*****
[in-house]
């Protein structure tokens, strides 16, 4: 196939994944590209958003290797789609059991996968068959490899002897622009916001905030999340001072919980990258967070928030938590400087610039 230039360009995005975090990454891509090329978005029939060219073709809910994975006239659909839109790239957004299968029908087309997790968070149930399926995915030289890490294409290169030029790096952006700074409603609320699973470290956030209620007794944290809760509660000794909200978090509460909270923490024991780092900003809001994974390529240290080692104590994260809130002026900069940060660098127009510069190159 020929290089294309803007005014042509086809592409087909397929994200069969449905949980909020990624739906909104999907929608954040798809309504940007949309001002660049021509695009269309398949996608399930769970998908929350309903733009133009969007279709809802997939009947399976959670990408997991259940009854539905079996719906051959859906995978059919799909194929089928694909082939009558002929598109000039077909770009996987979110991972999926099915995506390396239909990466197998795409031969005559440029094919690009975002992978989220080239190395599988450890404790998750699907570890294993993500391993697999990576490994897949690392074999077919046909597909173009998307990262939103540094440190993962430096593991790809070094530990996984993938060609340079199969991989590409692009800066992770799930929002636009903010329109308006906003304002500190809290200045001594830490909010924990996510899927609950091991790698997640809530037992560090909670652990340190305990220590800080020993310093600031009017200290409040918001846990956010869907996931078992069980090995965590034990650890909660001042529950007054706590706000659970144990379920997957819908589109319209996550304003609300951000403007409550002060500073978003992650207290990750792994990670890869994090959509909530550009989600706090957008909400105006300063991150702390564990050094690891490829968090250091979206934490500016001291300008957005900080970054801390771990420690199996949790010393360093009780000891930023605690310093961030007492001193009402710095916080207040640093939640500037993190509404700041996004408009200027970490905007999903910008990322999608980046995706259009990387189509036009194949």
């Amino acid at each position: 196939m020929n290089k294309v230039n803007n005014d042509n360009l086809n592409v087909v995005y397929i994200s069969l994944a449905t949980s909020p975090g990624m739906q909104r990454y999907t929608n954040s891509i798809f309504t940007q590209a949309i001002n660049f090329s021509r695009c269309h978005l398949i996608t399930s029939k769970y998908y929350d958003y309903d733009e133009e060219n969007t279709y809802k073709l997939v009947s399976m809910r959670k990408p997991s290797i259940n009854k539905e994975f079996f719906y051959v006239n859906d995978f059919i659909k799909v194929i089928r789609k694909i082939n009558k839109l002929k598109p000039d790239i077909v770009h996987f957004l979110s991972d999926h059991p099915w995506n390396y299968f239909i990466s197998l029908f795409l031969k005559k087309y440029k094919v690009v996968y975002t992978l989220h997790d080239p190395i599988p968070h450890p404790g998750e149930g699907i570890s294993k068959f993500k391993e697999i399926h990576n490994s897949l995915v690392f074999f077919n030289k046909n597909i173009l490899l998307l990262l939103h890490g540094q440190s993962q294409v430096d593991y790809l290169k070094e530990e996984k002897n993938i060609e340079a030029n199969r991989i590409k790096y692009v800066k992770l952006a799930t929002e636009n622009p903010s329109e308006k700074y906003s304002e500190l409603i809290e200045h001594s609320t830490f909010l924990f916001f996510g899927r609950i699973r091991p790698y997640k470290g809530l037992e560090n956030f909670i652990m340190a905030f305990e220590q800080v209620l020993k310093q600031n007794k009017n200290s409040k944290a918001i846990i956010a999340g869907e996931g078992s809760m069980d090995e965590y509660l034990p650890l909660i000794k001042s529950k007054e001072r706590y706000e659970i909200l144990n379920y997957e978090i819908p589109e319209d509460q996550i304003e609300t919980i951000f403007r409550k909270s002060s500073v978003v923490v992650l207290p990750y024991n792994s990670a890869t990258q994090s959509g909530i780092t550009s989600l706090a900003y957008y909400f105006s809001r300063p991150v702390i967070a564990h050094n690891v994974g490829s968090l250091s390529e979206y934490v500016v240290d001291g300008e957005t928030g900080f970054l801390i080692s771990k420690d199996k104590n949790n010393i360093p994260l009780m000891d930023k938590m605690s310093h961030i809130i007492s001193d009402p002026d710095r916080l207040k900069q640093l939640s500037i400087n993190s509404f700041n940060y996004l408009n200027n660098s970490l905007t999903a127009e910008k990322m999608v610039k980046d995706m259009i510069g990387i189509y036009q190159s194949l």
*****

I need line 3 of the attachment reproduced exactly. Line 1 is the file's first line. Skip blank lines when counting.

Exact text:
């Amino acid at each position: 196939m020929n290089k294309v230039n803007n005014d042509n360009l086809n592409v087909v995005y397929i994200s069969l994944a449905t949980s909020p975090g990624m739906q909104r990454y999907t929608n954040s891509i798809f309504t940007q590209a949309i001002n660049f090329s021509r695009c269309h978005l398949i996608t399930s029939k769970y998908y929350d958003y309903d733009e133009e060219n969007t279709y809802k073709l997939v009947s399976m809910r959670k990408p997991s290797i259940n009854k539905e994975f079996f719906y051959v006239n859906d995978f059919i659909k799909v194929i089928r789609k694909i082939n009558k839109l002929k598109p000039d790239i077909v770009h996987f957004l979110s991972d999926h059991p099915w995506n390396y299968f239909i990466s197998l029908f795409l031969k005559k087309y440029k094919v690009v996968y975002t992978l989220h997790d080239p190395i599988p968070h450890p404790g998750e149930g699907i570890s294993k068959f993500k391993e697999i399926h990576n490994s897949l995915v690392f074999f077919n030289k046909n597909i173009l490899l998307l990262l939103h890490g540094q440190s993962q294409v430096d593991y790809l290169k070094e530990e996984k002897n993938i060609e340079a030029n199969r991989i590409k790096y692009v800066k992770l952006a799930t929002e636009n622009p903010s329109e308006k700074y906003s304002e500190l409603i809290e200045h001594s609320t830490f909010l924990f916001f996510g899927r609950i699973r091991p790698y997640k470290g809530l037992e560090n956030f909670i652990m340190a905030f305990e220590q800080v209620l020993k310093q600031n007794k009017n200290s409040k944290a918001i846990i956010a999340g869907e996931g078992s809760m069980d090995e965590y509660l034990p650890l909660i000794k001042s529950k007054e001072r706590y706000e659970i909200l144990n379920y997957e978090i819908p589109e319209d509460q996550i304003e609300t919980i951000f403007r409550k909270s002060s500073v978003v923490v992650l207290p990750y024991n792994s990670a890869t990258q994090s959509g909530i780092t550009s989600l706090a900003y957008y909400f105006s809001r300063p991150v702390i967070a564990h050094n690891v994974g490829s968090l250091s390529e979206y934490v500016v240290d001291g300008e957005t928030g900080f970054l801390i080692s771990k420690d199996k104590n949790n010393i360093p994260l009780m000891d930023k938590m605690s310093h961030i809130i007492s001193d009402p002026d710095r916080l207040k900069q640093l939640s500037i400087n993190s509404f700041n940060y996004l408009n200027n660098s970490l905007t999903a127009e910008k990322m999608v610039k980046d995706m259009i510069g990387i189509y036009q190159s194949l």